In Borderlands: The Pre-Sequel! The Moon Is Basically Australia

In Borderlands: The Pre-Sequel! The Moon Is Basically Australia

It was just another day. Another perfectly regular step in development. This is how video games are made.

In an office in Canberra 2K Australia were hard at work. They had been given the task of working on a new Borderlands game. Borderlands: The Pre-Sequel. The game was at a difficult stage in development. It wasn’t quite ready for professional voice actors to come in and provide final voiceovers, but some sort of audio was required. No problem: the folks at 2k Australia did what all teams all over the world have been doing since the dawn of development: they used their own voices as placeholders.

Only one problem. Because the game was being developed in Canberra most of the team making The Pre-Sequel were — surprise surprise — Australian. That wouldn’t normally be a problem but Borderlands — it’s sort of distinctively American, right? Sci-fi apple pie, a post-modern parody in the western tradition.

The solution was relatively simple: the team made do. They went into the recording booth, did their very best American accents and sent the resulting build to Gearbox HQ in Texas for inspection. Basically they tried really hard to not be Australian.

A couple of days later a response from Gearbox:

“We love it. We love that you’ve decided that the moon is Australia.”

So officially, from that moment onwards, Pandora’s moon, where Borderlands: The Pre-Sequel is set, basically became Australia. It was an accident. A terrible accident. The team at 2k Australia was trying really hard to not be Australian, but that didn’t work out. Australia was basically leaking out of the pores of Borderlands: The Pre-Sequel. It couldn’t be stopped.

Matt Armstrong is the Franchise Director of Borderlands. He basically guides the direction of the Borderlands ‘brand’.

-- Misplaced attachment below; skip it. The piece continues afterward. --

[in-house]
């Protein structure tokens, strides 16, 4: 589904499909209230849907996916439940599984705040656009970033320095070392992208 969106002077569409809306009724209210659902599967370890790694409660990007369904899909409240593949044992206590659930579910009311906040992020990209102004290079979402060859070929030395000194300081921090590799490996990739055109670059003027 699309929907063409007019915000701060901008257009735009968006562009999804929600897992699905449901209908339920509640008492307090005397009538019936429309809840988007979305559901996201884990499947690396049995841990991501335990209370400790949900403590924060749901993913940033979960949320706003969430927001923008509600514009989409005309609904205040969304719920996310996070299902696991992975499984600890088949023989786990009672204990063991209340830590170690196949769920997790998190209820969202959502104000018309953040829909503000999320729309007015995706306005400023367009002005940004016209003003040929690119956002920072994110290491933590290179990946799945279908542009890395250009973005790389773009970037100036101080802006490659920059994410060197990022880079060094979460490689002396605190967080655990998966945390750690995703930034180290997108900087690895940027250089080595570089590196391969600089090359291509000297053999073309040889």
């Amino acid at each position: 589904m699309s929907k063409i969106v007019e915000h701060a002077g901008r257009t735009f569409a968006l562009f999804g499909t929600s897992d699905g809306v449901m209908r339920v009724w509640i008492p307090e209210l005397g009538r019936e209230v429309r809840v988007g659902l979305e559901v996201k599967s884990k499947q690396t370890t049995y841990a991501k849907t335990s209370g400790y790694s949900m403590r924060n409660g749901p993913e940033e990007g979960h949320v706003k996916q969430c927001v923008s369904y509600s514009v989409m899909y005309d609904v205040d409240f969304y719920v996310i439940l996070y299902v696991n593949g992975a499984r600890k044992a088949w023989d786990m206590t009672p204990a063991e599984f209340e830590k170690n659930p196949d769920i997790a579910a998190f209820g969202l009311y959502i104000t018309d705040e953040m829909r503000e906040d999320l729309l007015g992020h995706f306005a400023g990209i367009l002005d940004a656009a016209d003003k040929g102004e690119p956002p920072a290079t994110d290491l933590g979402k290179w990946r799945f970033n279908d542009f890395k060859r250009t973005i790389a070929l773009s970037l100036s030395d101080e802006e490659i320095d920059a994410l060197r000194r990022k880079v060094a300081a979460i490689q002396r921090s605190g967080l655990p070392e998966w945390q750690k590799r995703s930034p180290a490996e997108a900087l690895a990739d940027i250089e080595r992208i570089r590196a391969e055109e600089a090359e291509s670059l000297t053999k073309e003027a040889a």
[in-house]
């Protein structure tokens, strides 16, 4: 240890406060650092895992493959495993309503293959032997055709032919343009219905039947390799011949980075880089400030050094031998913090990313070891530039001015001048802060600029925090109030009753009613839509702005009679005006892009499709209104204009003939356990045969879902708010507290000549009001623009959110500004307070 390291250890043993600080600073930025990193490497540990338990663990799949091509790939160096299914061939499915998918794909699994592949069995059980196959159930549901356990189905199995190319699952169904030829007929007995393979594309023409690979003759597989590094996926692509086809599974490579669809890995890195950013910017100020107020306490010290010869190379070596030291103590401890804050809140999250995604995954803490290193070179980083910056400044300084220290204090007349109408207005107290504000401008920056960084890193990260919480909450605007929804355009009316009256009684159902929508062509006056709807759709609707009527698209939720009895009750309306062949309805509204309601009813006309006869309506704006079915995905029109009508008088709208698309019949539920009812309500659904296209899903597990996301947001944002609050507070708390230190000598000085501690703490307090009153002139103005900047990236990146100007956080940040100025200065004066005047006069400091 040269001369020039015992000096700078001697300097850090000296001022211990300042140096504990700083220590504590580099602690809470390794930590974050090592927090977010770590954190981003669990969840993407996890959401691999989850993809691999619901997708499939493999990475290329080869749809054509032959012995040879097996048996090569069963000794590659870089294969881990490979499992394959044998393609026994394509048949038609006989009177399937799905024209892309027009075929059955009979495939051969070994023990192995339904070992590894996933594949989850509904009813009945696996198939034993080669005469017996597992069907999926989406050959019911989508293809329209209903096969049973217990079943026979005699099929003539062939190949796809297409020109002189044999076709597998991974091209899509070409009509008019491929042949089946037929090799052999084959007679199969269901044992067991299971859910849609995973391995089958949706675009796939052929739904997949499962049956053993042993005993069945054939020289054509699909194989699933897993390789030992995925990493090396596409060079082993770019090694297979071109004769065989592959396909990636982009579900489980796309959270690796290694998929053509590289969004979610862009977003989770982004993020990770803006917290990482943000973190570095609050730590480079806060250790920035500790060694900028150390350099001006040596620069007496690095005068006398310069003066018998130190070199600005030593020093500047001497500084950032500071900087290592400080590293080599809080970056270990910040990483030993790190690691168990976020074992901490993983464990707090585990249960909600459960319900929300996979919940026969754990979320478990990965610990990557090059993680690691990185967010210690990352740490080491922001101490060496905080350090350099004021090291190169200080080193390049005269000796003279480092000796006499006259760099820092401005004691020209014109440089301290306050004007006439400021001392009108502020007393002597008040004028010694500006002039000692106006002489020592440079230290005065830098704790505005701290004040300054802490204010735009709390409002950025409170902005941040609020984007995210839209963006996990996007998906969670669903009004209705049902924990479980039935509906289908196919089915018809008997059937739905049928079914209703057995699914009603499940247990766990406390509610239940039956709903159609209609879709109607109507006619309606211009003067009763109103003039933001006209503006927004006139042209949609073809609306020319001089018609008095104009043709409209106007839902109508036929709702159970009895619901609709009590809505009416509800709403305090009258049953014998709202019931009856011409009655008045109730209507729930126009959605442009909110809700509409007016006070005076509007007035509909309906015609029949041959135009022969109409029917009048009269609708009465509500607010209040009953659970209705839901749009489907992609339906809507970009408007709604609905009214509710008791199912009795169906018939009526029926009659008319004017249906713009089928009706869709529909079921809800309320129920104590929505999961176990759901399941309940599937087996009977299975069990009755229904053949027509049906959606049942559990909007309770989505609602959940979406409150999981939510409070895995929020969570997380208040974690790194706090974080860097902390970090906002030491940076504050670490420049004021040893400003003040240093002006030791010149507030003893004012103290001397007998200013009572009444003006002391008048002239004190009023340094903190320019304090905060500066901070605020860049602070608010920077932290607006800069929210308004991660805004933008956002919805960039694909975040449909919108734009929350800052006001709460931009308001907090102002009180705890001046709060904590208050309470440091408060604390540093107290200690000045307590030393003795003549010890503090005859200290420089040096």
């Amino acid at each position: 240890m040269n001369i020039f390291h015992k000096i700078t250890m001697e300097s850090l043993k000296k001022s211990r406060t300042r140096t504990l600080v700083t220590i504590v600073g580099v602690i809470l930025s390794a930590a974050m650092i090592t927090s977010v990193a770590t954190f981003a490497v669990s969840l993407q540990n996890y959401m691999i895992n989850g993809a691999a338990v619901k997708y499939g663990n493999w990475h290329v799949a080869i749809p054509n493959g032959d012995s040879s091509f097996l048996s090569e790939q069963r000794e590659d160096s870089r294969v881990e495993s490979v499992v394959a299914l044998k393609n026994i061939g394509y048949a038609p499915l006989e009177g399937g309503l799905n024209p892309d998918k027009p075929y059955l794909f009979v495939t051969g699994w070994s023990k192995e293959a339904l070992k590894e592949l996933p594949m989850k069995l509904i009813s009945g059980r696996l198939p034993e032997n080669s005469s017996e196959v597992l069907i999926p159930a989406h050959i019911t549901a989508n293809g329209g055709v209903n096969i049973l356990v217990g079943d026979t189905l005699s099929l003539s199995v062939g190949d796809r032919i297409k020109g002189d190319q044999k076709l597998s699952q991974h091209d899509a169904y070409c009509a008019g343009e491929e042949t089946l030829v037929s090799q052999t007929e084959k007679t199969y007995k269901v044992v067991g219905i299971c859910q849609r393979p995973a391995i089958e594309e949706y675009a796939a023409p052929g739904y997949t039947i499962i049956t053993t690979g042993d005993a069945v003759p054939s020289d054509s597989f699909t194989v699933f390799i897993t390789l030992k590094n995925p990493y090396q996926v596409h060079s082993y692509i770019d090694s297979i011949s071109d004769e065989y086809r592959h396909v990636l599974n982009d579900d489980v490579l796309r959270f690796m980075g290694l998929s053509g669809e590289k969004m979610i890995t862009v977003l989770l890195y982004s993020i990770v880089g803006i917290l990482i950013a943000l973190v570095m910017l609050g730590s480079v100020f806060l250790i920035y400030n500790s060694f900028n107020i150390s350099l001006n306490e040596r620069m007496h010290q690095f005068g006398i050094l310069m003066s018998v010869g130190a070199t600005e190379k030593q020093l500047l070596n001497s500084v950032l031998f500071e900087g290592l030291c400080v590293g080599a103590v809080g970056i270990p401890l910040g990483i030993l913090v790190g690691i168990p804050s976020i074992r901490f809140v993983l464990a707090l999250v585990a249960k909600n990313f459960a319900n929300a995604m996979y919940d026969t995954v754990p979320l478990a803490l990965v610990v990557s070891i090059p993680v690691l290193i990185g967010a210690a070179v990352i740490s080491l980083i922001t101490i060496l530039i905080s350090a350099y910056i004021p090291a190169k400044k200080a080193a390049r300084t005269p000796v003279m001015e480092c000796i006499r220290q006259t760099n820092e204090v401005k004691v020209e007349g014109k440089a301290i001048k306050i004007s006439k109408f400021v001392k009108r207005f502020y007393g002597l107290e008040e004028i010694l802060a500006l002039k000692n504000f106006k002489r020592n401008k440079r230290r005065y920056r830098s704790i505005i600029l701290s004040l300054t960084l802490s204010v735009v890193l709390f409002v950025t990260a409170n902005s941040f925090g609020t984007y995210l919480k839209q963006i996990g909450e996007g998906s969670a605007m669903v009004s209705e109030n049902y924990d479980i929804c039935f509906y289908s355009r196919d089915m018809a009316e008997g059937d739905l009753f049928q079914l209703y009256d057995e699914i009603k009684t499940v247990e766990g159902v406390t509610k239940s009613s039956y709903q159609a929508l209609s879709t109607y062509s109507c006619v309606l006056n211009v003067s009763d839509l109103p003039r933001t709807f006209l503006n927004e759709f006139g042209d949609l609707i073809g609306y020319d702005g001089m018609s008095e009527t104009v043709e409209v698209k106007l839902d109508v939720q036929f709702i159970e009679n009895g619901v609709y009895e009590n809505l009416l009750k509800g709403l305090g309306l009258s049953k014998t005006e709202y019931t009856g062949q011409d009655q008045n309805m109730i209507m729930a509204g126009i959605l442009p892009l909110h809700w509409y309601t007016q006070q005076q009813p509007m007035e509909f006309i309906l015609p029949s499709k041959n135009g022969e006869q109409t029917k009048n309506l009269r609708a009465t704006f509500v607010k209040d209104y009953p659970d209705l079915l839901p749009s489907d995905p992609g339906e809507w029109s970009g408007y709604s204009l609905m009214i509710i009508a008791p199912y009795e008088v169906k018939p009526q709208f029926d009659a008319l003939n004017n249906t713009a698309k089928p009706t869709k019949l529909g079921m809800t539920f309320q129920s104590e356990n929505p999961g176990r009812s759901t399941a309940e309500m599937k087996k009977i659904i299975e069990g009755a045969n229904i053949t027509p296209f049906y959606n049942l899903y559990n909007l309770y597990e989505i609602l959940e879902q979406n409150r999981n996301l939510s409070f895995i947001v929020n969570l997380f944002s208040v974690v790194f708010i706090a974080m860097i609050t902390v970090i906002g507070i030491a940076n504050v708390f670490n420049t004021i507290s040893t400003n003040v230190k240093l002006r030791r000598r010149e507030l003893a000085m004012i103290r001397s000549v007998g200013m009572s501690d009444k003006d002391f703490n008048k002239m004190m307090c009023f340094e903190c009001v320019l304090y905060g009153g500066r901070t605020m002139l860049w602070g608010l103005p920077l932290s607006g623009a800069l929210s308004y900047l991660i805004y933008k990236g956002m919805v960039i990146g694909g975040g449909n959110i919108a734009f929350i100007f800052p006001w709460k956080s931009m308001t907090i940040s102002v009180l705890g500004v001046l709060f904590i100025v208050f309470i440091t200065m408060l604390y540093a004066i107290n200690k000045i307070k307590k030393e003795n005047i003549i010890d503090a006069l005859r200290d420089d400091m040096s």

“The game had all this Australian slang, these australian accents,” he remembers. “2K Australia was like, we thought we got rid of that stuff. We were like, no: we have no idea what you’re talking about.”

He had no idea what the characters were talking about. And he loved it.

From the very start of development, Matt had encouraged the team at 2K Australia to make Borderlands: The Pre-Sequel their own, to not worry about expectations. When Gearbox asked the team to create a brand new game in within its universe, they wanted something fresh, something completely different.

And it wasn’t necessarily that 2K Australia was struggling, more that this was new territory. Games development is by its nature a collaborative exercise, but 2K was used to working on titles like BioShock, games driven by a singular vision.

“We told them right when we started: this is a game where we want you to bring yourself into it,” says Matt. “Make it yours, infect it with yourselves. At first they were reluctant, but we were like no no no! Do it! You’re gonna have fun.”

The moon is Australia. Australia is the moon. Something clicked.

From that point on, 2K Australia had no problems making Borderlands: The Pre-Sequel their own.

“We kinda pushed it a bit,” admits Tony Lawrence, 2K Australia’s General Manager. “It’s more the vernacular of a Crocodile Dundee, full on Australia.”

Borderlands: The Pre-Sequel has a character called Red Belly, rhyming slang for Ned Kelly. That gives you an idea of what the team is shooting for here. Pandora’s moon is like an alternate, sci-fi space parody of your worst Australian nightmare.

“There were all these random words that no-one in the US department understood,” says Matt.

That was seen as a good thing.

How was the Australian version of Pandora’s moon defined during development?

“Dangerous inhabitants, friendly people,” says Matt.

In short, Pandora’s moon is almost like an American’s vision of Australia, made by Australians living in Australia.

“It feels like an adventure to some faraway, dangerous place,” explains Matt. “It needs to feel like you’re heading to a new culture or a new world, and it also sort of has to feel like you’re going on holiday.”

Is it the most Australian game ever made? Not quite, says Matt. He’s a fan of many games developed in Australia: “You guys make a lot of good games.”

“But it’s definitely the most Australian Borderlands game ever made!”


  • You know what? If in the future we ever colonise another planet and when we’re going to divide the place up, I expect Australians to all vote for the moon.